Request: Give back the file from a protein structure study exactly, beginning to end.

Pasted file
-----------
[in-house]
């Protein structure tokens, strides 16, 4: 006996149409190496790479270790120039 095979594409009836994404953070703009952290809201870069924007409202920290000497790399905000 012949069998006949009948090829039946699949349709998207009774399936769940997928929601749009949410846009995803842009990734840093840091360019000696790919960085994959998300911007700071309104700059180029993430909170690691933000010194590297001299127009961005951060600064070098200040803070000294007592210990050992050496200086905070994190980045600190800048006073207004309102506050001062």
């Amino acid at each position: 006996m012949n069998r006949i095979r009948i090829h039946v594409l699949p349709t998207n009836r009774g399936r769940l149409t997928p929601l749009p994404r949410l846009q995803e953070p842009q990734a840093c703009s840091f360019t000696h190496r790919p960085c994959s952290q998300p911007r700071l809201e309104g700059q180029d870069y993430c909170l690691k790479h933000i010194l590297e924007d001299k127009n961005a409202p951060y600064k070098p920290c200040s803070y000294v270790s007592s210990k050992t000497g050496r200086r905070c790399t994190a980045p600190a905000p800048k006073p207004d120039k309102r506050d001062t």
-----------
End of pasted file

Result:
[in-house]
């Protein structure tokens, strides 16, 4: 006996149409190496790479270790120039 095979594409009836994404953070703009952290809201870069924007409202920290000497790399905000 012949069998006949009948090829039946699949349709998207009774399936769940997928929601749009949410846009995803842009990734840093840091360019000696790919960085994959998300911007700071309104700059180029993430909170690691933000010194590297001299127009961005951060600064070098200040803070000294007592210990050992050496200086905070994190980045600190800048006073207004309102506050001062």
């Amino acid at each position: 006996m012949n069998r006949i095979r009948i090829h039946v594409l699949p349709t998207n009836r009774g399936r769940l149409t997928p929601l749009p994404r949410l846009q995803e953070p842009q990734a840093c703009s840091f360019t000696h190496r790919p960085c994959s952290q998300p911007r700071l809201e309104g700059q180029d870069y993430c909170l690691k790479h933000i010194l590297e924007d001299k127009n961005a409202p951060y600064k070098p920290c200040s803070y000294v270790s007592s210990k050992t000497g050496r200086r905070c790399t994190a980045p600190a905000p800048k006073p207004d120039k309102r506050d001062t």